Buyer Beware Toxicity: FitOldDog Advises, “Don’t Apply Zinc Anywhere Near Your Nose”

zinc cold treatment

I don’t think that it is wise to spray olfactory (sense of smell) poisons anywhere near your nose. Do you? Photo by FitOldDog

Photo of flowers by FitOldDog

These beautiful flowers in our yard smelled so good! Imagine not being able to enjoy their perfume. Photo by FitOldDog.

Zinc has a long and tortured history, as a treatment for the common cold.
“Under the terms of the agreement, 95 percent of eligible plaintiffs must accept the Arizona settlement; the average payment after legal fees would be about $21,000. Zimmerman, who called the settlement “very fair and appropriate,” said the amount would vary depending on the extent of injury determined by medical tests. The settlement does not cover about two dozen claims involving Zicam nasal swabs, which also contain zinc gluconate, or 32 lawsuits outside Arizona. Plaintiffs who reject the settlement are free to pursue their lawsuits, but are likely to have trouble finding a lawyer to represent them.” Paying Through The Nose, Sandra G. Boodman, 2006

Very fair and appropriate? Really? Zinc had been known to be an olfactory toxin for about 60 years!

“Buyer Beware Toxicity: Always read the package insert and, if in doubt, don’t spray anything near your nose.” Nasal Toxicology Expert, FitOldDog.

Jack's lovely meal of egg plant, chicken gizzards and hearts, squash, shrimp, duck, and rice (not shown). Yum! Yummy! Imagine not being able to smell your food!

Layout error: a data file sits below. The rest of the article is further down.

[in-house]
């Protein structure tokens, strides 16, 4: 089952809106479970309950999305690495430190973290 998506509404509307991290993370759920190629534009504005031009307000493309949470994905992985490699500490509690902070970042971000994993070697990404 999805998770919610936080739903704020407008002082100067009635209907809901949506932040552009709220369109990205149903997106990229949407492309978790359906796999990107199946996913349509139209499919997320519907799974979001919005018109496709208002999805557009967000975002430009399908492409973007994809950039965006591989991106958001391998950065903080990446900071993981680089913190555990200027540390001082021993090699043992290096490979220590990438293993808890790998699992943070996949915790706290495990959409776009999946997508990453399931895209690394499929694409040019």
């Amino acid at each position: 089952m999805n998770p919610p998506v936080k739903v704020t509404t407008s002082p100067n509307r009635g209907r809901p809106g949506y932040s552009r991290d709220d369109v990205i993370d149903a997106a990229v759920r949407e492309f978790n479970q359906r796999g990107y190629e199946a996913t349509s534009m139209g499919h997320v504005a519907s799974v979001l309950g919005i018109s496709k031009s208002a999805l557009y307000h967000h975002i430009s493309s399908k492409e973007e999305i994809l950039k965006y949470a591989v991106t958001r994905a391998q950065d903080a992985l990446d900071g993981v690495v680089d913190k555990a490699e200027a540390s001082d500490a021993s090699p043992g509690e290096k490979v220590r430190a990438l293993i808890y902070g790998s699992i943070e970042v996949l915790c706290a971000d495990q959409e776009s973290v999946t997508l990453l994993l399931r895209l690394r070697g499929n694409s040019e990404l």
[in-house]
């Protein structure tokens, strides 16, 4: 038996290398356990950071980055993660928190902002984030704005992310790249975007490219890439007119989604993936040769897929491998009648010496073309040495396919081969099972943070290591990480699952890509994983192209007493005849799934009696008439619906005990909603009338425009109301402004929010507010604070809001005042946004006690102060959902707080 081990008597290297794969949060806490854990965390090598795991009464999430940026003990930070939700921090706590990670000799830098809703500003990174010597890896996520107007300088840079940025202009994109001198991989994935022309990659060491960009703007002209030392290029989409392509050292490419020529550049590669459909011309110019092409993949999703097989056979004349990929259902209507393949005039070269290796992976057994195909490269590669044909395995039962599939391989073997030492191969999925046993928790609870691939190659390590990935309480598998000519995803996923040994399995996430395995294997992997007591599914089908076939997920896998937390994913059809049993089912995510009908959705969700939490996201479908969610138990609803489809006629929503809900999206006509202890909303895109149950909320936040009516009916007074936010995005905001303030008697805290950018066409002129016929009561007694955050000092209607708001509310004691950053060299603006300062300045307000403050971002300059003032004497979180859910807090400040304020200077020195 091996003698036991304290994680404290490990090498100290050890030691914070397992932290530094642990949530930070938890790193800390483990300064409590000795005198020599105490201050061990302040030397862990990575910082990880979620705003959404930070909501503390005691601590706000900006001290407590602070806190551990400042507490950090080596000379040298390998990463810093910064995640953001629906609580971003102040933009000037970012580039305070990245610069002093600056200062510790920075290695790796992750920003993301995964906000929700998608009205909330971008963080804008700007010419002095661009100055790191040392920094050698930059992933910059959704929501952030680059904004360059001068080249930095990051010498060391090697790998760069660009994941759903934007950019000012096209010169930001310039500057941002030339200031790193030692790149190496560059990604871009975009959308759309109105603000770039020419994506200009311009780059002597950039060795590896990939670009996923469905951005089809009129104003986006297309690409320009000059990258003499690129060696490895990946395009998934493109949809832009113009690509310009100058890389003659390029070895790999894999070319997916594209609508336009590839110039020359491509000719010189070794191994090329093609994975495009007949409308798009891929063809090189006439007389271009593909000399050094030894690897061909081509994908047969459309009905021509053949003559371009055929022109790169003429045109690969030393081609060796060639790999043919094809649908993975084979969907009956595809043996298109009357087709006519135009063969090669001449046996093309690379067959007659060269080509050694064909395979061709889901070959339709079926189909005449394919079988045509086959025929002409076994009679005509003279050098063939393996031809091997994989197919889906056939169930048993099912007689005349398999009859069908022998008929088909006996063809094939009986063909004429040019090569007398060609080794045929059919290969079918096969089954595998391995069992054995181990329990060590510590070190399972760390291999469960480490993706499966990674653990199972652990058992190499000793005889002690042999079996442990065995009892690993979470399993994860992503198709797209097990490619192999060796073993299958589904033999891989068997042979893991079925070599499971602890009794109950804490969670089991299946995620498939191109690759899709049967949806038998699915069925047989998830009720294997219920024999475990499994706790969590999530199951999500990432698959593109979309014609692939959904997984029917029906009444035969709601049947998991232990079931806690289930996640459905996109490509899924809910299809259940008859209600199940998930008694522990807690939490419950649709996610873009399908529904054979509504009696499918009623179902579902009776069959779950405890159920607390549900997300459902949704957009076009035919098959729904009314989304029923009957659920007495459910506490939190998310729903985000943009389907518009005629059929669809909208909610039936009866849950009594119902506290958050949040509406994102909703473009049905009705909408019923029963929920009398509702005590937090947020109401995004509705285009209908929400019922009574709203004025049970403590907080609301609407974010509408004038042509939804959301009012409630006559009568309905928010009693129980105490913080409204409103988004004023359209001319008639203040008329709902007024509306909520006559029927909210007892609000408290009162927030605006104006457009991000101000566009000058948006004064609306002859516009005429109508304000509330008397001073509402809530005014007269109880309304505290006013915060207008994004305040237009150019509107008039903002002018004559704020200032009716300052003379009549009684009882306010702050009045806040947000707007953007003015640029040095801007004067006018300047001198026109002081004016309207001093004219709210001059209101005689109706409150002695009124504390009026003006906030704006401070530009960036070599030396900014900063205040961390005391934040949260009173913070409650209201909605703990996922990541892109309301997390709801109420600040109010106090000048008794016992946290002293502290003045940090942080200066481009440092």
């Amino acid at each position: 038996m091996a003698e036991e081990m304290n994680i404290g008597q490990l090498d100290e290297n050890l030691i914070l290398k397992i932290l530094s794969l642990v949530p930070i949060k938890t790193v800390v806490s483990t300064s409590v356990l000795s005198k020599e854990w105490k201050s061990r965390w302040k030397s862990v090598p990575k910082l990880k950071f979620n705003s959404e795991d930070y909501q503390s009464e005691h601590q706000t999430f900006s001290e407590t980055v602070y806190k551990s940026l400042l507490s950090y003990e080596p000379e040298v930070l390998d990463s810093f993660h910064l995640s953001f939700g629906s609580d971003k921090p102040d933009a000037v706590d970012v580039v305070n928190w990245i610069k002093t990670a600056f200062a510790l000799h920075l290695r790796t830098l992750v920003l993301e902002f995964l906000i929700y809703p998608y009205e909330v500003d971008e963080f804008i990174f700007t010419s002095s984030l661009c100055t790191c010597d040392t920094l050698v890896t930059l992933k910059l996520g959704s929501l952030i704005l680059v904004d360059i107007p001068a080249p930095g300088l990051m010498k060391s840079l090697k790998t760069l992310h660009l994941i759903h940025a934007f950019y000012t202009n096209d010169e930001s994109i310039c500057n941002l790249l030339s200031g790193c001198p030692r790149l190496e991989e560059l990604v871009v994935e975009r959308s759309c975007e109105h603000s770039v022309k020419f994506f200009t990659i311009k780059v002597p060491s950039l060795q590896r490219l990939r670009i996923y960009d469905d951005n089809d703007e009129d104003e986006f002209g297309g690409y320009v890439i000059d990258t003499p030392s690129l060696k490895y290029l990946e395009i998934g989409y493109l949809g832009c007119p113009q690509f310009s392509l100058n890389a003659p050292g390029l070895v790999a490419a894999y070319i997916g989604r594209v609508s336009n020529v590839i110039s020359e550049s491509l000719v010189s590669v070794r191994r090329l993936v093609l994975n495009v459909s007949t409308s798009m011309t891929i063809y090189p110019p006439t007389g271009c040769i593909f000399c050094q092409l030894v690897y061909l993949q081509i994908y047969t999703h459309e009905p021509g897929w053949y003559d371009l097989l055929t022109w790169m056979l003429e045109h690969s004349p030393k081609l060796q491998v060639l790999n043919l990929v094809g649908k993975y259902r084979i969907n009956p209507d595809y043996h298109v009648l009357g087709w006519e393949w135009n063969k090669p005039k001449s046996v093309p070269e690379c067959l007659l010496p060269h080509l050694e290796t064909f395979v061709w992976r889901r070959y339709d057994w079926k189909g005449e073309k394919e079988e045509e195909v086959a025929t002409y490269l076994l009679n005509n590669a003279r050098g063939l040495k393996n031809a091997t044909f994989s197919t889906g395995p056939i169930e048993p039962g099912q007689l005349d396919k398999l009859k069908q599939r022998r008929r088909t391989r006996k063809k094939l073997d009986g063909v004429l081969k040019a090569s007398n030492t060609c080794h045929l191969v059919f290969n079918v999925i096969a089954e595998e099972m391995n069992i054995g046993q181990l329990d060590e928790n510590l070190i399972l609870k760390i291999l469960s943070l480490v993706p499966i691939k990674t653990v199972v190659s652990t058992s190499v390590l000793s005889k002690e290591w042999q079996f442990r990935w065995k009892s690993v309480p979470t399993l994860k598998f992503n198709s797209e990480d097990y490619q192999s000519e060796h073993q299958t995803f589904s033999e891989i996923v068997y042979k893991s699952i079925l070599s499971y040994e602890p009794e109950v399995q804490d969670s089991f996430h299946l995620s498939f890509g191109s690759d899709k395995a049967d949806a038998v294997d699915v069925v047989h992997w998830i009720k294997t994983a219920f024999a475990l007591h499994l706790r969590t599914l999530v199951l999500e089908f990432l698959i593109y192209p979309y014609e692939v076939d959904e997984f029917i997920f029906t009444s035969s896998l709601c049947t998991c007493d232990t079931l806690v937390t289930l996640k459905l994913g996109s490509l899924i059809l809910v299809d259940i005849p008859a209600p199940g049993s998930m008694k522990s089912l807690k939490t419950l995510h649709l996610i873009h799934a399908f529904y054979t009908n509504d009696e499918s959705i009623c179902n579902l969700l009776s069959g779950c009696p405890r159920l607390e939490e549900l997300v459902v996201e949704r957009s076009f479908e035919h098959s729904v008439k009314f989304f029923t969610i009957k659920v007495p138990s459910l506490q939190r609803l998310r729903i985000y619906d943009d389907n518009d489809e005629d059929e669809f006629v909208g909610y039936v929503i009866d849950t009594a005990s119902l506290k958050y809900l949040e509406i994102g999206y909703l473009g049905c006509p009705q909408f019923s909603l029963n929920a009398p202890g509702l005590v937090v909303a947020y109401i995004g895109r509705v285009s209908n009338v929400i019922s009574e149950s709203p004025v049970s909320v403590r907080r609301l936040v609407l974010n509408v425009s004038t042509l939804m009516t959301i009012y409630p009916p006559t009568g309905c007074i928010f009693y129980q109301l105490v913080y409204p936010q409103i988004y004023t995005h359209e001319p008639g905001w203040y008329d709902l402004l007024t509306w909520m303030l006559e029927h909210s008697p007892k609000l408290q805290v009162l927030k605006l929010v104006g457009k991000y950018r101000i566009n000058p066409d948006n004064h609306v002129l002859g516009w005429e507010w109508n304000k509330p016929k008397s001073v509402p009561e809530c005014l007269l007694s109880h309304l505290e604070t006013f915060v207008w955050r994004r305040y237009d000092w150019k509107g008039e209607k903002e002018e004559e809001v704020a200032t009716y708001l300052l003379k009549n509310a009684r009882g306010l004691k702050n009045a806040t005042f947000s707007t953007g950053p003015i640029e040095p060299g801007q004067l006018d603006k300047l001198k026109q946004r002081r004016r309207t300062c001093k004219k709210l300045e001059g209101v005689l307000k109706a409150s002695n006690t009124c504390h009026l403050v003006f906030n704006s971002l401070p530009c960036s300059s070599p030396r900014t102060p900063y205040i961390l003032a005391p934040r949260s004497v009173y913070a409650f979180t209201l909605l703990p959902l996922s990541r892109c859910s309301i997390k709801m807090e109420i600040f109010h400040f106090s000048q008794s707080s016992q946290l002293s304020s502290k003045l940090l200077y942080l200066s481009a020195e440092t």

Jack’s lovely meal of egg plant, chicken gizzards and hearts, squash, shrimp, duck, and rice (not shown). Yummy! Smelt so good. Imagine not being able to smell your food!

Many years ago, as a result of my publication record, I was invited to speak at a pathology meeting on sensory toxicity, concerning poisons of our various detection systems, including the sense of smell (olfaction). It was a morning symposium, with four one-hour lectures, each addressing a different major sensory system, including vision, hearing, and touch, plus my lecture, the sense of smell. I can’t recall if gustation (sense of taste) was addressed, but I do remember the response I received, from an audience of about 500 toxicologic pathologists of all ages, male and female, to the following questions that I posed at the beginning of my lecture:

How many of you have had your eyes tested? All hands raised.

How many of you have had your hearing tested? All hands raised.

How many of you have had your sense of smell tested? One hand raised, by an older guy, in the far left corner of the room. I doubt the numbers would be much increased today.

If you lose your vision or hearing, the effect is immediately obvious. With the sense of smell, it is less obvious, but there is still impairment of your quality of life, with respect to the enjoyment of cuisine and perfumes, and safety when it comes to detecting noxious gases or food that is spoiled. But we are not routinely tested for dysmosmia (impaired sense of smell) or anosmia (loss of the sense of smell). Layer on top of this the considerable variance of people’s odorant ‘rainbow.’ Some individuals can detect ketones, as in your breath when sick, remarkably effectively, but are almost blind to indoles, as in dog feces (e.g. FitOldDog), whilst other people can have exactly the reverse sensitivity spectrum (e.g. Deb). It is not so easy to test your sense of smell reliably, because one odorant is not suitable for all, though systems do exist.

Radium treatment 1940

Radium treatment in 1940, reproduced with acceptance of the open use license, at this link.